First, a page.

Change from one week ago: no change  
[Average includes: ABC/WaPo: 53% Dems - 42% GOP; CNBC: 42% Dems - 36% GOP; CNN: 54% Dems - 41% GOP; IBD: 45% Dems - 43% GOP; NPR/PBS/Marist: 48% Dems - 42% GOP.]

I’LL TELL YOU WHAT: THIS PODCAST IS 0.5% ALBANIAN
This week, Dana Perino and Chris Stirewalt discuss the latest in the saga of Senator Elizabeth Warren's heritage, updated Power Rankings from the 2018 midterms and mushroom madness. Plus, Dana answers questions from the mailbag while Chris handles trivia. LISTEN AND SUBSCRIBE HERE

POLL: SENATE, GOV. RACES TOO CLOSE TO CALL IN FLORIDA
National Review: “Republican governor Rick Scott is ahead of Democratic senator Bill Nelson by a slim margin in the Florida Senate race, according to a new survey from St. Pete Polls. It’s the first poll of the contest since the devastating Hurricane Michael ravaged the state, and Scott leads Nelson 48.6 to 47.2 percent. Sixty-one percent of respondents said they approve of the way Scott has handled hurricane response, while 21 percent say they disapprove and 18 percent say they’re unsure. Of those who say they approve of the governor’s response, 62 percent have already voted early in the Senate race. Meanwhile, the state’s gubernatorial contest also appears to be close: Tallahassee mayor Andrew Gillum is ahead of Republican congressman Ron DeSantis by just over one percentage point, 47 to 45.9 percent. Only 44.4 percent of those surveyed said they approve of how the Democratic mayor has handled the response to Hurricane Michael, while a little over 30 percent say they disapprove.”

Abrams in a pickle over undocumented voter comments - National Review: “[Georgia secretary of state Brian Kemp’s] hopes for winning the statehouse took a serious hit when his Democratic opponent, Stacey Abrams, seized on the fact that up to 53,000 voter-registration applications were put on hold due to the state’s ‘Exact Match’ requirement. The law requires voting applications to match with other existing government documents, such as driver’s licenses and Social Security records, as a check against fraud. But, like voter-ID laws, ‘Exact Match’ has been denounced as having a disproportionate impact on African Americans — and as secretary of state, Kemp himself is charged with enforcing the law. As a result, Abrams saw an opening to allege not just racism but the use of Kemp’s own office to tilt the election in his favor. Regarding the racism charge, Kemp could argue that he was just following a law that, beyond simply being the law, is a commonsense precaution in protecting the integrity of the vote. But the seeming conflict of interest was a blow to the Republican in what has turned out to be a highly competitive race in a red state that is, thanks to demographic changes, trending purple.”

Second debate brings out a more aggressive Beto - Texas Tribune: “In the lead-up to the U.S. Senate debate here Tuesday night, Democratic candidate Beto O'Rourke heard from supporters who wanted him to take a more aggressive stance toward Republican incumbent Ted Cruz. It appears O'Rourke listened. Over the hour long event, the El Paso congressman took a series of harsher-than-usual swings at Cruz — including a couple of blows evocative of the senator's battle with Donald Trump in the 2016 presidential race. ‘He’s dishonest,’ O'Rourke said of Cruz at one point. ‘That’s why the president called him Lyin’ Ted and it’s why the nickname stuck because it’s true.’ ‘It's clear Congressman O’Rourke’s pollsters have told him to come out on the attack, so if he wants to insult me and call me a liar, that’s fine,’ Cruz shot back. (O'Rourke claims not to use pollsters in his campaign.) Trump, who is coming to Houston on Monday for a rally with Cruz, fueled a number of contentious exchanges during the debate at the studios of KENS 5, the CBS affiliate in San Antonio.”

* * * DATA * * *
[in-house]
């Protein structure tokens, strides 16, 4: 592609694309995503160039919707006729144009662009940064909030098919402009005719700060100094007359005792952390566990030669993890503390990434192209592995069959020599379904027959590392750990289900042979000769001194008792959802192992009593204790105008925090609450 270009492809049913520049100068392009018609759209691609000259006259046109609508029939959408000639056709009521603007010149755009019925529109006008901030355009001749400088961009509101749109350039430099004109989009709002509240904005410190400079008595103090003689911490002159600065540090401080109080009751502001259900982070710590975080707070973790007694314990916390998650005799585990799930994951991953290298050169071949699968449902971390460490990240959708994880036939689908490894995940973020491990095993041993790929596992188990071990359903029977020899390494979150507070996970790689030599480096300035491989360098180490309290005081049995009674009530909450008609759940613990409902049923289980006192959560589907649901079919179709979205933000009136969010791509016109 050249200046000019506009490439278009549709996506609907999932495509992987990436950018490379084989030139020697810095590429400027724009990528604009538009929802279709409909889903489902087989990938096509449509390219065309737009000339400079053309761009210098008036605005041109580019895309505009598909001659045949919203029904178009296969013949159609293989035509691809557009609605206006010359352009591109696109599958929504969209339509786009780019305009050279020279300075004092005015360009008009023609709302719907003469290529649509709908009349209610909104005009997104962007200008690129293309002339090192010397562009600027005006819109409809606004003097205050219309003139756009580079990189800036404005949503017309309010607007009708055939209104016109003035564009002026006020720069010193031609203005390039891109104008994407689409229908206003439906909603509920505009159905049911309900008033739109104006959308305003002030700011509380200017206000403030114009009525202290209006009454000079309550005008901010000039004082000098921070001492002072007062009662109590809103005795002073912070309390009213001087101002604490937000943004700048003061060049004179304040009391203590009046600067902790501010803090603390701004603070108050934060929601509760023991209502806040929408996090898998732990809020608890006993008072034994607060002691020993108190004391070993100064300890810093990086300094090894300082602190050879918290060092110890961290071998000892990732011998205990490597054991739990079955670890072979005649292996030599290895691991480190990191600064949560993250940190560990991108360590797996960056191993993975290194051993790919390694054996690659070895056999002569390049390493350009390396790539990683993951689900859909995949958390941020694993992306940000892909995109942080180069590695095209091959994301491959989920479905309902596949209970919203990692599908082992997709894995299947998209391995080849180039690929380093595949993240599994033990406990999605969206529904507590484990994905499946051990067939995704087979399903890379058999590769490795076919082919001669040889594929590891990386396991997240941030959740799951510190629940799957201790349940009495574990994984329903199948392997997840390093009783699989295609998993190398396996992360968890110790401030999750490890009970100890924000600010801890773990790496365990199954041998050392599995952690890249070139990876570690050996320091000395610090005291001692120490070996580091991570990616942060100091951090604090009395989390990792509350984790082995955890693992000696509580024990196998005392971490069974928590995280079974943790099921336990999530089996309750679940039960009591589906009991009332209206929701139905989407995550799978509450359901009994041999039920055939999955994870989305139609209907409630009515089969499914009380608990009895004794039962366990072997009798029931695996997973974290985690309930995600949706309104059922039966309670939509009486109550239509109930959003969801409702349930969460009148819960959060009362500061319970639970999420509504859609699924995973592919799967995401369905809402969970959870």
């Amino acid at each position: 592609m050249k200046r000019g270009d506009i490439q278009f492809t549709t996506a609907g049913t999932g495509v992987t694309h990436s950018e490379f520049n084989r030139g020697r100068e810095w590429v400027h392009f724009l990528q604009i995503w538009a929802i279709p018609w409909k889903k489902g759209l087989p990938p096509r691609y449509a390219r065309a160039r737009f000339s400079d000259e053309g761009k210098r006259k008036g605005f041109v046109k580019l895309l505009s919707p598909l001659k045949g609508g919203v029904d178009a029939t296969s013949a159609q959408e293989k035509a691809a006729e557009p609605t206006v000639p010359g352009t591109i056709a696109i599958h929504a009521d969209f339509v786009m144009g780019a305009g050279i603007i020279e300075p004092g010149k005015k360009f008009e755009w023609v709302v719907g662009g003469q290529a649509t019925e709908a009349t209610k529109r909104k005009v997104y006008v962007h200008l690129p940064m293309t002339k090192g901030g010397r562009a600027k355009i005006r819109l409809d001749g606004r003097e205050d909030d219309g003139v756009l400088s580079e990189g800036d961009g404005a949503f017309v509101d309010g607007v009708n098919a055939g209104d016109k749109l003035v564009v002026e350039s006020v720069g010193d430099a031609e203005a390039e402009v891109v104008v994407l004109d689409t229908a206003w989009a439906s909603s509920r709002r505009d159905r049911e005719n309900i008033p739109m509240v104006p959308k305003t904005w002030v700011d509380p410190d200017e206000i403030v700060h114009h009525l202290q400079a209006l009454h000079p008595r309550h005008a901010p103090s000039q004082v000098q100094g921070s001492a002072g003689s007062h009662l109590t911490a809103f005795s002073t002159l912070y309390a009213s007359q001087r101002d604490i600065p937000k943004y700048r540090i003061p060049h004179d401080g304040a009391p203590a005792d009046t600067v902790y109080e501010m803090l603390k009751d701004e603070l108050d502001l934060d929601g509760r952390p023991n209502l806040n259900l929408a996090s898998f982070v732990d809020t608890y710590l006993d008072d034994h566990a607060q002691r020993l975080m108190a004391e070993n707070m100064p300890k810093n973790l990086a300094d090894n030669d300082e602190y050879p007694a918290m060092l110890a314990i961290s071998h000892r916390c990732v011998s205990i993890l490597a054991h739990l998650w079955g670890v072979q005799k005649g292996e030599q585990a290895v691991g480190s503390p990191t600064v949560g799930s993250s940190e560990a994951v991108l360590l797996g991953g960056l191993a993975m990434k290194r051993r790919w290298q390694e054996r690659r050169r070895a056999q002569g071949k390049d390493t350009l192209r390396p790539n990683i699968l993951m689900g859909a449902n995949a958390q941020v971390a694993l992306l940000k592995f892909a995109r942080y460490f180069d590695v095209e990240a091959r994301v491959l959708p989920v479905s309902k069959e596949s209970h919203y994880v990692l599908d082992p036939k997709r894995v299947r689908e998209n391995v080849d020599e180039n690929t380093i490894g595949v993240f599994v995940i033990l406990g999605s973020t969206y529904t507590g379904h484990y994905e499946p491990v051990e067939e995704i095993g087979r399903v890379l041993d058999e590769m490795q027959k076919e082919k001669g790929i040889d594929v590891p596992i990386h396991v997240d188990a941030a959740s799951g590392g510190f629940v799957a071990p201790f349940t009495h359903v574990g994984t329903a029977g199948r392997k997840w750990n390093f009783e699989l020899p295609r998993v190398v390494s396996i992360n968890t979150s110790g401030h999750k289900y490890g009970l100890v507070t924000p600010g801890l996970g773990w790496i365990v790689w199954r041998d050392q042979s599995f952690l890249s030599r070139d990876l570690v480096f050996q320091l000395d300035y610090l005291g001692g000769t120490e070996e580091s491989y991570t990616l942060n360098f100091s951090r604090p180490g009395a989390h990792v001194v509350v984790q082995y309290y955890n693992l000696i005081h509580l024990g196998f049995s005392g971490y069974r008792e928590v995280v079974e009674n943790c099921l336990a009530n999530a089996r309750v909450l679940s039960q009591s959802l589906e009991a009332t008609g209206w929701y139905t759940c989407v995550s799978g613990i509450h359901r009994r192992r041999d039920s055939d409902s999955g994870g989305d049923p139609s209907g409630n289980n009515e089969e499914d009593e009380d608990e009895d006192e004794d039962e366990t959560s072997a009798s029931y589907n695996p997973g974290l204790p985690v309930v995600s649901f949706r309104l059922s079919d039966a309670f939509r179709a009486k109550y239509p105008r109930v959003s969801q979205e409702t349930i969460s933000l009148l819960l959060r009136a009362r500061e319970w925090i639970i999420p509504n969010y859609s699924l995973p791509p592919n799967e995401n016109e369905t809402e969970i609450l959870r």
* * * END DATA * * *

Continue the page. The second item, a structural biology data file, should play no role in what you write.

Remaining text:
Kavanaugh chaos hangs over Feinstein’s race - Fox News: “For many Republicans nationally, Sen. Dianne Feinstein, D-Calif., became public enemy No. 1 for her leading role in the Democrats’ failed bid to keep Justice Brett Kavanaugh off the Supreme Court. Supporters at a recent President Trump rally even made her the new target of the familiar ‘lock her up’ chant. Meanwhile, her progressive challenger in California’s all-Democrat Senate race, state Senate President Pro Tem Kevin de Leon, faults her for doing too little to stop the confirmation. The chorus of criticism from both sides shows how the aftermath of the Kavanaugh fight is weighing uniquely on the senior Democrat’s political race back home. While most Democrats who opposed Kavanaugh were cheered by the base, Feinstein ended up with a lose-lose scenario – condemned by the right for airing the sexual-assault allegations and by the left for not doing so sooner. She faces a Democrat next month because California’s ‘jungle primary’ advances the top two vote-getters to the general election regardless of party – in this case, both Democrats. Despite the Kavanaugh fallout, Feinstein has retained a comfortable lead in the polls. The incumbent and her challenger are set to face off at a debate Wednesday.”